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Summer Update from Perserverance Creek Streamkeepers

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The Perseverance Creek Streamkeepers Society, a group of volunteers who have taken on the stewardship of the creek for over a decade, would like to remind anyone hiking along the creek bed in Perseverance Creek canyon to be aware that many of the pools contain stranded fish.

Perseverance Creek flows from Allen Lake across private lands, through the Cumberland Community Forest and Coal Creek Historic Park, and again through private land to outlet at Comox Lake.

As the water supply from the upper reaches of the watershed diminishes during the summer, much of the surface flow in the creek disappears leaving many of the pools isolated. Some of the deeper pools retain water through the summer and the fish in these pools do survive. Others become don’t, but they become food for other animals and insects and as they decay they add nutrients to the riparian zone. As the fish in these pools are already stressed due to the warmer temperatures and lower dissolved oxygen content of the water it is best to avoid disturbing them as little as possible.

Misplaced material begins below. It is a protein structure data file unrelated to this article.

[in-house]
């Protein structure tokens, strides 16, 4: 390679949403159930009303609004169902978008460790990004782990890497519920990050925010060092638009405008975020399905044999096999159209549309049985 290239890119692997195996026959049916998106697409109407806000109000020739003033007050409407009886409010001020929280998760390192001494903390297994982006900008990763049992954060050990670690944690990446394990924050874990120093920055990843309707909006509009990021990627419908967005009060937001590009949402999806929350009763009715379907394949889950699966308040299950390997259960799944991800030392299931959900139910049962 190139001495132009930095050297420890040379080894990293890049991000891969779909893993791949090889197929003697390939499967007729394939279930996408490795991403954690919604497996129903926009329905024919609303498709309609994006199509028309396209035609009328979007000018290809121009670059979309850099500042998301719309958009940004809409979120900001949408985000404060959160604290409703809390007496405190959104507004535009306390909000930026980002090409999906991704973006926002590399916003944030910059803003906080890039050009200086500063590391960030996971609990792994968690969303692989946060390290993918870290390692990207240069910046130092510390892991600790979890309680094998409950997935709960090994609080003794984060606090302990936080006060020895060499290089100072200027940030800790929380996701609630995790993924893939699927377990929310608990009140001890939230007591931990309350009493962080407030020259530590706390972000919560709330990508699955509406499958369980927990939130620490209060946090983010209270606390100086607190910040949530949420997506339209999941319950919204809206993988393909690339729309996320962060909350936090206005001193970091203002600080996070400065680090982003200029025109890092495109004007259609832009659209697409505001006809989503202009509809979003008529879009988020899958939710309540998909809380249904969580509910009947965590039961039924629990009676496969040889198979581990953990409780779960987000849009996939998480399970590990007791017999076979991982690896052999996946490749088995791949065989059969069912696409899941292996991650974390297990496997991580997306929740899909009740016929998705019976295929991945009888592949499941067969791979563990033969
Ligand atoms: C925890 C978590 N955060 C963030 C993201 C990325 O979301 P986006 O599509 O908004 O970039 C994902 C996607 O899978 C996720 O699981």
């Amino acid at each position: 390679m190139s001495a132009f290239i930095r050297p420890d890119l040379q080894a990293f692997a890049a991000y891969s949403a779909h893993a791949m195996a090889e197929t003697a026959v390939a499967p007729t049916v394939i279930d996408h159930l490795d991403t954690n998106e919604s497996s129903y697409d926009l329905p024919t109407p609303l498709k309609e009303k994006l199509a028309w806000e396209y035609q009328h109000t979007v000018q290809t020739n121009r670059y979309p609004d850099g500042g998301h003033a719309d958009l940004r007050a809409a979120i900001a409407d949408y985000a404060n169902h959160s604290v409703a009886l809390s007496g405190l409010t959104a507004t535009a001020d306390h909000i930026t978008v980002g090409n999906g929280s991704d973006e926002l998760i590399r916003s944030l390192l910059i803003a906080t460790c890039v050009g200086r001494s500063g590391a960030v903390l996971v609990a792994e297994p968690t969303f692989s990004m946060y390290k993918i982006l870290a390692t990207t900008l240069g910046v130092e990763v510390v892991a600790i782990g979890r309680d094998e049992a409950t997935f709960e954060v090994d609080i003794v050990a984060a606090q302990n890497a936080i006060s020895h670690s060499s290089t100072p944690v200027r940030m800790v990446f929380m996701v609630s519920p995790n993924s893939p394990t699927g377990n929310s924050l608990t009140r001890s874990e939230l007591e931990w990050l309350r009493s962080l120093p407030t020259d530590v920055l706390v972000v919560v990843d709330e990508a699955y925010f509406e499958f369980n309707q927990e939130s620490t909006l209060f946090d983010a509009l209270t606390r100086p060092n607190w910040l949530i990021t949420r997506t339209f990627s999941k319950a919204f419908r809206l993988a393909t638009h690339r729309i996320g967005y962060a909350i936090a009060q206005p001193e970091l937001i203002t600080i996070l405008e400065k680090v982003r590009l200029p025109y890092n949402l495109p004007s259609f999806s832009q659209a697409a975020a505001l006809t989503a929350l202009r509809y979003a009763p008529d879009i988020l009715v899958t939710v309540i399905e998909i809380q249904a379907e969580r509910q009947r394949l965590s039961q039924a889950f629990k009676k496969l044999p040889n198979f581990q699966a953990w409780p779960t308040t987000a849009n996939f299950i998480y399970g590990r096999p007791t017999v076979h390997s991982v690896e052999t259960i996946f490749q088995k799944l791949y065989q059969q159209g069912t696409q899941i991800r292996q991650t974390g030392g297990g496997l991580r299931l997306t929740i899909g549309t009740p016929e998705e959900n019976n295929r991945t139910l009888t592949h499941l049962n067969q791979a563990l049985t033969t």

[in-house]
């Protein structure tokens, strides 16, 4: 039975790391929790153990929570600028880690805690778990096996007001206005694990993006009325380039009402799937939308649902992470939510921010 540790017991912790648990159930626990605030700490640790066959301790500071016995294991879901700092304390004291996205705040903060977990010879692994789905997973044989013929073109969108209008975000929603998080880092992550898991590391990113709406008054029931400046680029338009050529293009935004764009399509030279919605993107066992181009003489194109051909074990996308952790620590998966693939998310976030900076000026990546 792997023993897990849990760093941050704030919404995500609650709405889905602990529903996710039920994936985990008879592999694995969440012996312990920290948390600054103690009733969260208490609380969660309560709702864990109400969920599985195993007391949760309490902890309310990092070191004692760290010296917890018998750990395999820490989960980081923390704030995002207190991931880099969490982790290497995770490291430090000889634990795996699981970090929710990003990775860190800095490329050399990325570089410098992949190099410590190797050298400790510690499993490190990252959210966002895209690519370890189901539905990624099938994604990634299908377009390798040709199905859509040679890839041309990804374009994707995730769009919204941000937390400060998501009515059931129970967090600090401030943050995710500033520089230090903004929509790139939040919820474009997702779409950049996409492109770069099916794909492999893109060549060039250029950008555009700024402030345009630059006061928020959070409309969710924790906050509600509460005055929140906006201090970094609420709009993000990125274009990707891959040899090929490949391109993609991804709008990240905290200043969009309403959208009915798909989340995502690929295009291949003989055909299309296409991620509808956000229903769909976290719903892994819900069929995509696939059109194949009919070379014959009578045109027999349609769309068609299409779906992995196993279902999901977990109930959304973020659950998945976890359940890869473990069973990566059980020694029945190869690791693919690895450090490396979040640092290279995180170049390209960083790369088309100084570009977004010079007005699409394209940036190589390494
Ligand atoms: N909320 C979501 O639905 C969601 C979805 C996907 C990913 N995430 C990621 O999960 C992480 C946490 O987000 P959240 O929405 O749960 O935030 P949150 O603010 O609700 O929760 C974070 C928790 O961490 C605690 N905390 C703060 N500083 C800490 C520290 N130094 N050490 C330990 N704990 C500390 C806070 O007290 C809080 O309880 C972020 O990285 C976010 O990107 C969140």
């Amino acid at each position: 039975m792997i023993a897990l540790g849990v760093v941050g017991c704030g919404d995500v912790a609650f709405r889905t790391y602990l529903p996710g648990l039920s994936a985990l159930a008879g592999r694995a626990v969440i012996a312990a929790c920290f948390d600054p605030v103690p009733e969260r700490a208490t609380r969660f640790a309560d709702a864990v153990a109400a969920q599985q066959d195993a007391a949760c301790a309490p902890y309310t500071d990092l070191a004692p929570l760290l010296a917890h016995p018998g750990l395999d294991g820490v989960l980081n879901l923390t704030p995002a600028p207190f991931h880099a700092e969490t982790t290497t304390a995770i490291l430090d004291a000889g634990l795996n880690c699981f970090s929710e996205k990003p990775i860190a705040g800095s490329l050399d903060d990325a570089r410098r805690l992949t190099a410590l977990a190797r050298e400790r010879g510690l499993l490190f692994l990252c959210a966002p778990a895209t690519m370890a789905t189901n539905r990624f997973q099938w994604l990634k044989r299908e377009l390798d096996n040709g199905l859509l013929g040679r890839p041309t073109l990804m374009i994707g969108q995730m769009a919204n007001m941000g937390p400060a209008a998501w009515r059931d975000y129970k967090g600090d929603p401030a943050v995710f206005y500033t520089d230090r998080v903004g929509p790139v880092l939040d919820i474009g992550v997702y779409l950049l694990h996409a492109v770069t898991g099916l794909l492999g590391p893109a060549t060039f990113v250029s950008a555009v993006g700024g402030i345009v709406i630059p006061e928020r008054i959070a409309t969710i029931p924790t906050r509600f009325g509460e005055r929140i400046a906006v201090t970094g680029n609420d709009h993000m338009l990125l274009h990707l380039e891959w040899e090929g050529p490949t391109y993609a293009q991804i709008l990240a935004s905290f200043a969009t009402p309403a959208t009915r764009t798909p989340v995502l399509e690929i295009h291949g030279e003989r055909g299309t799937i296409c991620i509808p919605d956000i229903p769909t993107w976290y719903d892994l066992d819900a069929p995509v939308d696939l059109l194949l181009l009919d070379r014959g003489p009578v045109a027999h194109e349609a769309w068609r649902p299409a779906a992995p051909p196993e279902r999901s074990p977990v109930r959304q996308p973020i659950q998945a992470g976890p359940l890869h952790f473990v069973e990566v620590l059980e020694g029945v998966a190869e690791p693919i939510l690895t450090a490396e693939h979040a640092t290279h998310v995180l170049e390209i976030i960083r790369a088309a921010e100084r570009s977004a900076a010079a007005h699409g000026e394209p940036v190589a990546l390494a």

The Streamkeepers do try to rescue stranded fish when possible, but as it is very difficult to access some of these pools and the fish are further stressed by the long transport time in buckets (>45 minutes), we do not normally attempt fish rescues in the canyon.

We become much busier in August as the water level in Comox Lake drops and the lower reaches of the creek shrink into isolated pools trapping thousands of Coho fry. Many of these fish are scooped up by the Streamkeepers and transported to the lake where they have a better chance of surviving.

Anyone interested in finding out more about the Streamkeepers’ work or becoming a volunteer with the group can contact Hamish Murray.

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